by Sierra Sweeney
My rosy little girl, my sweet brown girl, my daydreaming bookworm, let me tell you a story.
There once was a girl who was made for love but shaped to please the world.
She was made out of mud and fire, this adobe little girl, but as she got older the world knew that if they did not do something quick her mud would harden and then they would never be able to change her.
So they sculpted her into something delicate and lovely. Something they could eat. They turned her into sugar glass, which dissolved in the rain, into too sweet syrup, which they could pour this way and that, and finally they made her into milky chocolate. She tasted delicious but she couldn’t handle the heat. The world locked her away in a frosted cage and forced her to sing, instead of a girl she became a pretty parakeet.
When I found this girl in her gumdrop birdcage I told her I could read her future like a poem. Intrigued, she asked me if it was a lovely poem, if it was a pretty poem, if it was tidy and neat.
I told her no.
I told her that it was sharp and that it burned and scratched and howled like a wolf. I explained that the poem was lovely only because it was not lovely. She looked confused at this. I tried to make her see the way broken things glitter like stained glass, how the reckless glow like Christmas, and how the stubborn smell like home.
“Still confused?” I asked. She was too proud to say yes but I tried again anyways. I read her future like a poem and told her poem like a story. The story said that her sticky rich chocolate would melt on greedy tongues and that she’d grow tired of always being sweet. Her birdcage would become too cramped, for she would soon grow dragon wings.
And where there are dragons there is fire and where there is fire there is warmth, desolation, and hope. Her eyes got wide when I described how she would burn her sugary cage and her sugary world. She laughed when I said her mockingbird song became a lion’s roar.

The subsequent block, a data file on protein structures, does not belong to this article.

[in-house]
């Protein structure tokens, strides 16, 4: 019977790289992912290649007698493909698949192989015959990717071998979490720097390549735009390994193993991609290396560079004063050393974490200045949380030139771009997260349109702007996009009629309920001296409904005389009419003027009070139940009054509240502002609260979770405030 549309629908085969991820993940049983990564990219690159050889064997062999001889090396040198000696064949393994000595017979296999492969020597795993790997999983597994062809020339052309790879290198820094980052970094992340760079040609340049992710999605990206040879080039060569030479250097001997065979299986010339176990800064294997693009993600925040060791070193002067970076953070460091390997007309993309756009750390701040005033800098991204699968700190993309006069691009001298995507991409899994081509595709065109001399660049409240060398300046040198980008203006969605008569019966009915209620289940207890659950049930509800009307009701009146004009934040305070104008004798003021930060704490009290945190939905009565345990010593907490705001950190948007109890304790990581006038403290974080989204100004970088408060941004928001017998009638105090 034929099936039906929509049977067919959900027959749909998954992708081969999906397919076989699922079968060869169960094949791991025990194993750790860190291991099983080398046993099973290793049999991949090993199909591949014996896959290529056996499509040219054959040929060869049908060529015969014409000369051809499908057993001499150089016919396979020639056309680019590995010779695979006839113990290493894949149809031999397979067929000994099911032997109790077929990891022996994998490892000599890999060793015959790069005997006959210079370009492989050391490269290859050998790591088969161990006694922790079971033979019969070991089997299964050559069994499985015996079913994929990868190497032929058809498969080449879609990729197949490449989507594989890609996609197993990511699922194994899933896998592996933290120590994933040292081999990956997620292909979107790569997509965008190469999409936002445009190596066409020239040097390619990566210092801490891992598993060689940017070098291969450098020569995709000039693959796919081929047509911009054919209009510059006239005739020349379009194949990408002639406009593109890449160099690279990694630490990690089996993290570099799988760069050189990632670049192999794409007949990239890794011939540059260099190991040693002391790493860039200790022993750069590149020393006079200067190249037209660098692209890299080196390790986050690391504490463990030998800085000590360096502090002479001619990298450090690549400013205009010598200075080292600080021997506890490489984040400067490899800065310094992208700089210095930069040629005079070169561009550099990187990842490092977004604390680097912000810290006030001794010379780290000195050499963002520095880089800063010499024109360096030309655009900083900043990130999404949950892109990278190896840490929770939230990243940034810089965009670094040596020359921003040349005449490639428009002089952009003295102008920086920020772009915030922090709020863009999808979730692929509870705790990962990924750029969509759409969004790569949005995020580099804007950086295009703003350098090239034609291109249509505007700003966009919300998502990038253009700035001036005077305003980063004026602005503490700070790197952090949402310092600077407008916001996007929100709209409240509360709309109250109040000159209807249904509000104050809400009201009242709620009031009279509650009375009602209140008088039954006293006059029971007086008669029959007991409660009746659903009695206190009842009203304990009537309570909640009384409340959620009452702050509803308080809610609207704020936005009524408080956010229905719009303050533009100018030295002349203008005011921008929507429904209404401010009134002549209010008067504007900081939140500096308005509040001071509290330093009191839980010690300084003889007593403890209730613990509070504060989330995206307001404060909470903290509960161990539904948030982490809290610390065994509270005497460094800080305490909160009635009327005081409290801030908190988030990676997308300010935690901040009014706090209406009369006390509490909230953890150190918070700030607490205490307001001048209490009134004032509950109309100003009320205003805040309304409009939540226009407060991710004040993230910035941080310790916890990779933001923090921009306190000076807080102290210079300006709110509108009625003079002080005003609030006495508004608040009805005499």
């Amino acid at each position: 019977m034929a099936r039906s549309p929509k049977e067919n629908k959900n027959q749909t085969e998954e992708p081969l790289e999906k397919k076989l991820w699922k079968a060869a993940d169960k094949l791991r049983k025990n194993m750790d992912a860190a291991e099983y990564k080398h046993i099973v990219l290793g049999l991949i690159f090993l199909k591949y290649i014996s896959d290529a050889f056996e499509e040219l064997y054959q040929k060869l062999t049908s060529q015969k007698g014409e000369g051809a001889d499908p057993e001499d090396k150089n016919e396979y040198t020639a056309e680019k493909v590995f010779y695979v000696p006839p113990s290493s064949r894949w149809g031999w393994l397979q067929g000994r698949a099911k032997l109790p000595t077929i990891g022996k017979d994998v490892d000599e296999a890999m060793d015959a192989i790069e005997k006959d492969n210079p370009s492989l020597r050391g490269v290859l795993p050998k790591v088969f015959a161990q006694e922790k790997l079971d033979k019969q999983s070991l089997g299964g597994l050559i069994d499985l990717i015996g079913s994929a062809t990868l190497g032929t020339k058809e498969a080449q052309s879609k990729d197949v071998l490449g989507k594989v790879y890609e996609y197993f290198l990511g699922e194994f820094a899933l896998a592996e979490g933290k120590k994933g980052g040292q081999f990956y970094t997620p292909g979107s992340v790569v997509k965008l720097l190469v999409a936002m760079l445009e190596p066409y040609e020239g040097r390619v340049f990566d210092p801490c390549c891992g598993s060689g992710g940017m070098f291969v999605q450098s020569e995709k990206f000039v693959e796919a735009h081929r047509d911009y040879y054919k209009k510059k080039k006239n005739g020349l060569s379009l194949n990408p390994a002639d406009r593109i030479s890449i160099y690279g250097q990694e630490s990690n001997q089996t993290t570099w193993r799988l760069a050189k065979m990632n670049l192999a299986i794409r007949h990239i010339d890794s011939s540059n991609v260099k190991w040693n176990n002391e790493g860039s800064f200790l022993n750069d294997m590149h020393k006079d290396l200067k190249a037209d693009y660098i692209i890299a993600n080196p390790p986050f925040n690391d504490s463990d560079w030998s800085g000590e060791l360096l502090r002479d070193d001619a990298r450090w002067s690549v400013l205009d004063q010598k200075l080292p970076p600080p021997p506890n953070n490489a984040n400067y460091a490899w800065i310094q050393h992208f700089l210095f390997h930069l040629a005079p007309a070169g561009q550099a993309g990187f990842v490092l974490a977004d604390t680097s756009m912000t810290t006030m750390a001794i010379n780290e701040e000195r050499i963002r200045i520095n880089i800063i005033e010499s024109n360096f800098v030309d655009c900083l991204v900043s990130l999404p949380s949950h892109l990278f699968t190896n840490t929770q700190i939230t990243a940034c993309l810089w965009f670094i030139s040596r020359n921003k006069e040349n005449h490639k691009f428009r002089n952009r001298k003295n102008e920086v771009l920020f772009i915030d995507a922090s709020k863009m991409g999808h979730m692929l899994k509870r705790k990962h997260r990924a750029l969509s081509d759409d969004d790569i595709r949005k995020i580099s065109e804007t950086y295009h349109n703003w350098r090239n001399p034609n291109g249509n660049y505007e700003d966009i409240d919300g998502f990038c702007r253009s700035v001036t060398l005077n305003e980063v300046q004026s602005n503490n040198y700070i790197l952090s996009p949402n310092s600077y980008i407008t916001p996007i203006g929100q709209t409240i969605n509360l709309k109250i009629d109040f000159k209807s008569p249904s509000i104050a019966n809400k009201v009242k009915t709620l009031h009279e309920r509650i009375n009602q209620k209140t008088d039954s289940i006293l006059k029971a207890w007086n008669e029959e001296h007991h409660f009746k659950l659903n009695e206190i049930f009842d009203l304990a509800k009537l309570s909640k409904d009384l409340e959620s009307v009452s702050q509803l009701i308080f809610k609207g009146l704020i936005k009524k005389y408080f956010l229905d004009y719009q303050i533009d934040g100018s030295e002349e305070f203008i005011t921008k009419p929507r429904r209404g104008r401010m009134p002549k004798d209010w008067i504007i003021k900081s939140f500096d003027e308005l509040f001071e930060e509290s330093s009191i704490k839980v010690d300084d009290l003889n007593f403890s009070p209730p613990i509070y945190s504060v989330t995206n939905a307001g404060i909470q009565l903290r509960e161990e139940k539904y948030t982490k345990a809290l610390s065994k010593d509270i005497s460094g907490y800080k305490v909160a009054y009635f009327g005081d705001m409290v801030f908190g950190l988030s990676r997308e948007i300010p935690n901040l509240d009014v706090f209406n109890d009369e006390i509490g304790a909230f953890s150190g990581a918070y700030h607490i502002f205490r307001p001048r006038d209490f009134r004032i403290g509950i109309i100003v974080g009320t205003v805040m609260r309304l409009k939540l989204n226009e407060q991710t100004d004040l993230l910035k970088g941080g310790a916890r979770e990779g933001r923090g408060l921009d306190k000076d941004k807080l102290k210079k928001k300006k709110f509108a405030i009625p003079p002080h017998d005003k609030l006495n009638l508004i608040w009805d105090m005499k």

“Your fingers will become claws and cut your insecurities into snowflakes. Your eyes will become knives and shred through the bullshit of the world that tried to change you.” She chided me for cursing, told me it was improper and rude. “Exactly!” I said. Her eyes rolled like dice.
But she smiled like stardust when I finally told her that, while her mind turned to storm and her will to iron, her heart stayed warm like sun-soaked mud bricks.
“It’s amazing,” she said to me, “how a piece of candy can turn into a sword. How a dragon can come from a parakeet.”
My beautiful brown girl, it’s amazing I tell you, how a reader can become a writer, how a story can become a woman, and how something so big can come from such a little cage.
Sierra Sweeney is in her senior year at an underfunded public high school in New Mexico that she loves dearly. She is still learning, fighting, reading and she will always be writing. She’s been called many things, Hispanic Hermione, cat-lover, nerd, and stubborn but the best thing she’s ever been called is hopeful.